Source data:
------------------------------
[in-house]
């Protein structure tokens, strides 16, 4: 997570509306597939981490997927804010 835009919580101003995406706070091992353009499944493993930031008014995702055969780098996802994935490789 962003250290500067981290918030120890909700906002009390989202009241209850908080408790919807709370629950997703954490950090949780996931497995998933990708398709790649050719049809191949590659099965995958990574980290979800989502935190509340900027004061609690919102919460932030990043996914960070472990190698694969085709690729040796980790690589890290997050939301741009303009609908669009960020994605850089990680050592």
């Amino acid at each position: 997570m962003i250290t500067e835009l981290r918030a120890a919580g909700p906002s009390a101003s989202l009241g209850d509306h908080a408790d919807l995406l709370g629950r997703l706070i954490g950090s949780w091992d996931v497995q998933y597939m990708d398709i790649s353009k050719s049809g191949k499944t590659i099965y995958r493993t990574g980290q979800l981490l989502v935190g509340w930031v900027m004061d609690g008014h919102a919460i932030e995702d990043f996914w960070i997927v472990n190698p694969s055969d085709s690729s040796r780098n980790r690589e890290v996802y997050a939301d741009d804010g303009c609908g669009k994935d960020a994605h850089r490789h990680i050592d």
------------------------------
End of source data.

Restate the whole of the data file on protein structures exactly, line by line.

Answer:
[in-house]
């Protein structure tokens, strides 16, 4: 997570509306597939981490997927804010 835009919580101003995406706070091992353009499944493993930031008014995702055969780098996802994935490789 962003250290500067981290918030120890909700906002009390989202009241209850908080408790919807709370629950997703954490950090949780996931497995998933990708398709790649050719049809191949590659099965995958990574980290979800989502935190509340900027004061609690919102919460932030990043996914960070472990190698694969085709690729040796980790690589890290997050939301741009303009609908669009960020994605850089990680050592």
């Amino acid at each position: 997570m962003i250290t500067e835009l981290r918030a120890a919580g909700p906002s009390a101003s989202l009241g209850d509306h908080a408790d919807l995406l709370g629950r997703l706070i954490g950090s949780w091992d996931v497995q998933y597939m990708d398709i790649s353009k050719s049809g191949k499944t590659i099965y995958r493993t990574g980290q979800l981490l989502v935190g509340w930031v900027m004061d609690g008014h919102a919460i932030e995702d990043f996914w960070i997927v472990n190698p694969s055969d085709s690729s040796r780098n980790r690589e890290v996802y997050a939301d741009d804010g303009c609908g669009k994935d960020a994605h850089r490789h990680i050592d």